Shifting sands reveal 'Ten Commandments' artifacts in Guadalupe-Nipomo Dunes

October 2014 excavation of Cecil B. DeMille artifacts from Ten Commandments set in the Guadalupe Dunes.
Photo by Doug Jenzen, Executive Director
The Guadalupe-Nipomo Dunes Center
October 2014 excavation of Cecil B. DeMille artifacts from Ten Commandments set in the Guadalupe Dunes. Photo by Doug Jenzen, Executive Director The Guadalupe-Nipomo Dunes Center

Two years ago, archaeologists pulled a massive plaster sphinx head from the sand, a relic from a silent film made 91 years ago on the wind-whipped Guadalupe-Nipomo Dunes.

In early October, Doug Jenzen and a team of archaeologists returned to recover the rest of the sphinx — the torso and rear end — discovered during the 2012 excavation of relics abandoned by Cecil B. DeMille after filming his 1923 silent film “The Ten Commandments” on this stretch of sand just south of San Luis Obispo County.

But when they arrived Oct. 1 for a pre-project survey, Jenzen, executive director of the Guadalupe-Nipomo Dunes Center, found that wind had blown about three feet of sand from the artifacts, exposing them to the elements. The pieces had deteriorated.

Nearby, however, the wind had uncovered part of another sphinx. One of its legs, resembling a white chicken wing, was peeking out of the sand.

After consultation with a senior historical archaeologist at San Luis Obispo-based Applied Earthworks Inc., Jenzen decided to direct some of his team’s attention to the second artifact.

Further work revealed that the exposed sphinx — one of 21 statues that lined an avenue leading to the entrance of an ancient Egyptian city set — was in much better shape than expected.

“We were extremely fortunate to find the second one,” Jenzen said Oct. 16, just three days after work wrapped up at the site.

Still, the team faced difficulties. The pieces were made out of plaster but are as thin as a piece of paper — and hollow; Jenzen likened them to chocolate Easter rabbits.

“Over the years, the middle has filled with sand,” he said. “When you take out the sand, it collapses.”

The archaeologists had planned to coat the pieces in epoxy and cheesecloth to protect them during the removal process, but the humid air prevented the epoxy from sticking.

Instead, they built supports and used spray foam insulation to hold the larger chunks of plaster together as sand was removed from their hollow insides.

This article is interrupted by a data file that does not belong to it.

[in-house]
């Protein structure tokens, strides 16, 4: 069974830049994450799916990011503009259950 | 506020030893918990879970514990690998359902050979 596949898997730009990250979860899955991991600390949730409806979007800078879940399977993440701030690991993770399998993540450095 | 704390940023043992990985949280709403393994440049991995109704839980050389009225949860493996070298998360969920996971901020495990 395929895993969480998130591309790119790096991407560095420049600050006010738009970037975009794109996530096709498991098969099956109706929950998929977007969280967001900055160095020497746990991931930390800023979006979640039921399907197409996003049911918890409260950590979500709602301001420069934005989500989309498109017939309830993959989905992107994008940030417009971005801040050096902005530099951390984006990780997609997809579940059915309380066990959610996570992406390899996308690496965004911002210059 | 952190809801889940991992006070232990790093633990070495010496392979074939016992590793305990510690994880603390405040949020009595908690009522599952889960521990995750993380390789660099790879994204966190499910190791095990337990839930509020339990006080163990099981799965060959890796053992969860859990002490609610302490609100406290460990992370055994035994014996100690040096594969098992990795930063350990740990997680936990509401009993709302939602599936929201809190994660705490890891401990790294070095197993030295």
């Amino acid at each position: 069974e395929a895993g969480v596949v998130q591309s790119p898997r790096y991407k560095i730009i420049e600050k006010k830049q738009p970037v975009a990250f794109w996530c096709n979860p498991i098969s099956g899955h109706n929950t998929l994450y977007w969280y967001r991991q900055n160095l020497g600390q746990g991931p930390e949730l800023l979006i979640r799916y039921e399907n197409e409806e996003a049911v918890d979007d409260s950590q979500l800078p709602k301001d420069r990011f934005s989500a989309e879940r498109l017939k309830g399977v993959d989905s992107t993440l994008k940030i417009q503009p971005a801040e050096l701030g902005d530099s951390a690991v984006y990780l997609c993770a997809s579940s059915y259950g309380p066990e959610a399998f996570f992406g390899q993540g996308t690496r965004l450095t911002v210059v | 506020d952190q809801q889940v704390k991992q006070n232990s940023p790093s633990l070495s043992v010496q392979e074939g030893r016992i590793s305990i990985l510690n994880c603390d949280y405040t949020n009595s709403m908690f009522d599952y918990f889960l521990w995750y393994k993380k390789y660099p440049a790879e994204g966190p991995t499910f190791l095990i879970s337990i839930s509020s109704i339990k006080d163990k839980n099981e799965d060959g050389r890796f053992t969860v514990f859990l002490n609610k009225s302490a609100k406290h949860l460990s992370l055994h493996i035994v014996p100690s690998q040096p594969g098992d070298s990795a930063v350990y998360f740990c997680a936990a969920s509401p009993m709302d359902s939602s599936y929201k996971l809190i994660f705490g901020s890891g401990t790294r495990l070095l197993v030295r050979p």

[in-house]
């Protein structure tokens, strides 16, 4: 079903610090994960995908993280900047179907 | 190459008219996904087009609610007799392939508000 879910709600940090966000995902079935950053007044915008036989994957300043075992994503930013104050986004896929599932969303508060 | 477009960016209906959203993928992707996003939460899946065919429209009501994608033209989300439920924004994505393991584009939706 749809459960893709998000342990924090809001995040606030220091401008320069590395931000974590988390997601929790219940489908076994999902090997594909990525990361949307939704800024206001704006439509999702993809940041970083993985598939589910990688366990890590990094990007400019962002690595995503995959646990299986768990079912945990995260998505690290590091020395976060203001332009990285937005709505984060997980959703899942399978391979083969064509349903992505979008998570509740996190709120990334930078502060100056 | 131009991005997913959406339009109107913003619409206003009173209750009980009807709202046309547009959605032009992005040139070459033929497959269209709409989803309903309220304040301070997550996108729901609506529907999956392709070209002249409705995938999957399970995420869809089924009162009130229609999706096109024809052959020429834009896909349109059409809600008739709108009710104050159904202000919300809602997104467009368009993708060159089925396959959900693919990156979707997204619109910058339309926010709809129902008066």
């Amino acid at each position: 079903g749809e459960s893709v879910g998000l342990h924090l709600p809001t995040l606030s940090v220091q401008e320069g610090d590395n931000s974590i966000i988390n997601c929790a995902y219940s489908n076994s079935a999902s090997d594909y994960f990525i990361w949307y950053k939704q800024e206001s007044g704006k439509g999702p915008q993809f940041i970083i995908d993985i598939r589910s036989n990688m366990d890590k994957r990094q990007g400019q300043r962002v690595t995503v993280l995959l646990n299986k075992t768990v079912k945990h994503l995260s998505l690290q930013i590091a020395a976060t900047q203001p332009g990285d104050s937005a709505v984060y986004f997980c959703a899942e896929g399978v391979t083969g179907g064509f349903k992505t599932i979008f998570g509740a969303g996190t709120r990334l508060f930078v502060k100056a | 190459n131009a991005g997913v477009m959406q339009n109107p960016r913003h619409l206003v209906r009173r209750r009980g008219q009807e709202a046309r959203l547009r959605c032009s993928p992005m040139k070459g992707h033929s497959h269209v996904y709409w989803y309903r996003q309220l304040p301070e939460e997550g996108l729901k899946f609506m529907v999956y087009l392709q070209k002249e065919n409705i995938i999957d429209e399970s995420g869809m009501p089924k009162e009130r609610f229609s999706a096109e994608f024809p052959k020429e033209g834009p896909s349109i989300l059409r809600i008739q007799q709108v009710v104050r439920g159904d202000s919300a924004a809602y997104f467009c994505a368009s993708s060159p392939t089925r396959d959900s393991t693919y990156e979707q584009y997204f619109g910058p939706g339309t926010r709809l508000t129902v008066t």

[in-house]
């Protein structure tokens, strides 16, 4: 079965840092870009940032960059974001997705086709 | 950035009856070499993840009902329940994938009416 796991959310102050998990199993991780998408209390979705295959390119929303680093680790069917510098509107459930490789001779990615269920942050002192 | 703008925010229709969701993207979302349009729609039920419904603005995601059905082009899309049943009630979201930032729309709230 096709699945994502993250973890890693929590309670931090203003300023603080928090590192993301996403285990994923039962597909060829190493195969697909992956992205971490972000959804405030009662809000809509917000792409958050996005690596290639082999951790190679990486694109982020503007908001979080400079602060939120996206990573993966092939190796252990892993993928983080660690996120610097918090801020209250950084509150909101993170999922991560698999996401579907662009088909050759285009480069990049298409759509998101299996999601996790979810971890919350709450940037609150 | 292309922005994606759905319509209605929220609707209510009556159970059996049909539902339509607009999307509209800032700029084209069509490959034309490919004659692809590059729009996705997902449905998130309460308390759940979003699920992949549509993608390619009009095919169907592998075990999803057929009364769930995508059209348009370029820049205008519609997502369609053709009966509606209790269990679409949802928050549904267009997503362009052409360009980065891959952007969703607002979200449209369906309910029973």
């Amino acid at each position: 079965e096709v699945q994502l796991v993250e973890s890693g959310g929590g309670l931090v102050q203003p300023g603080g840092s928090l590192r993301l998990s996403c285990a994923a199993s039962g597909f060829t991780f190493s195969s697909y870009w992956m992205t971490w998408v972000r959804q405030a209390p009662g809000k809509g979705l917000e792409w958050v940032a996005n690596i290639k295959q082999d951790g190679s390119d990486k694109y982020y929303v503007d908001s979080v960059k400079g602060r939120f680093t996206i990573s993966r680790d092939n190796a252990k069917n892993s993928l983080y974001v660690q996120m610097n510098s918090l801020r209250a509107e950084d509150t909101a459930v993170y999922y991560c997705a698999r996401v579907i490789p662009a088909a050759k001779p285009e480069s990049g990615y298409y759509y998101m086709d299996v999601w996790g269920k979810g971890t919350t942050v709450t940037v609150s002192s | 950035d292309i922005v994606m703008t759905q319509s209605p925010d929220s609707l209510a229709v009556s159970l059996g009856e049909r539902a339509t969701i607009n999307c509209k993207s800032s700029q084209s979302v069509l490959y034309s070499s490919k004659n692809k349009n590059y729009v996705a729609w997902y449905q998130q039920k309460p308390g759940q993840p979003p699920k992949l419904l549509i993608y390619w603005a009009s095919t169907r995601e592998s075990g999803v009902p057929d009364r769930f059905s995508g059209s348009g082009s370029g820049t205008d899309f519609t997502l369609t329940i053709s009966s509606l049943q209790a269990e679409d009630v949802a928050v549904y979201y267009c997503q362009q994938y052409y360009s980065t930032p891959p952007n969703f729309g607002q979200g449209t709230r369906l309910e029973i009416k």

The team, which included Cal Poly interns and a Native American monitor from the local Chumash tribe, managed to dig up most of the sphinx’s body, but not its head or front paws. The artifacts were hauled off-site and are now drying out in an undisclosed, secure location.

Later, an art conservator will restore and preserve the pieces, which could be displayed at the Dunes Center in Guadalupe as soon as next summer. They’ll join the artifacts already on display in Guadalupe — including the sphinx head unveiled in June 2013, one of its paws and other items abandoned after filming finished.

The total project cost about $120,000, with funds coming from grants and donations, including an $80,000 grant from Santa Barbara County’s Coastal Resource Enhancement Fund, $13,000 from the Dunes Collaborative and $3,000 from the Santa Maria Valley Chamber of Commerce.

The Dunes Center is now seeking an additional $2,700 to cover the cost of the restoration.

Last Thursday, Jenzen gave Tribune photographer David Middlecamp and me a tour of the site. As we carefully picked our way around the sand dunes, Jenzen pointed out many rusty nails, half-buried glass bottles, an old safety pin and a candle — remnants from the film production.

“This movie set acts as a way to look into the past of what life was like,” Jenzen said. “People in the ’20s didn’t have disposable plates and silverware like we have now, so we have china patterns that they brought here.”

Nearby, chunks of wood and dozens of pieces of plaster stuck out of the sand. It seems tempting for Jenzen and the archaeologists to try to go back and collect all of the parts of the set, but the pieces are so fragile that many would simply crumble if anyone tried to move them.

As Jenzen said during the tour, the pieces were built to last only two months — 91 years ago.

The Dunes Center is also running out of room to display the objects, and funding is always competitive for projects.

So for the moment, the nonprofit is done with its work of trying to bring back the “Lost City of Cecil B. DeMille."

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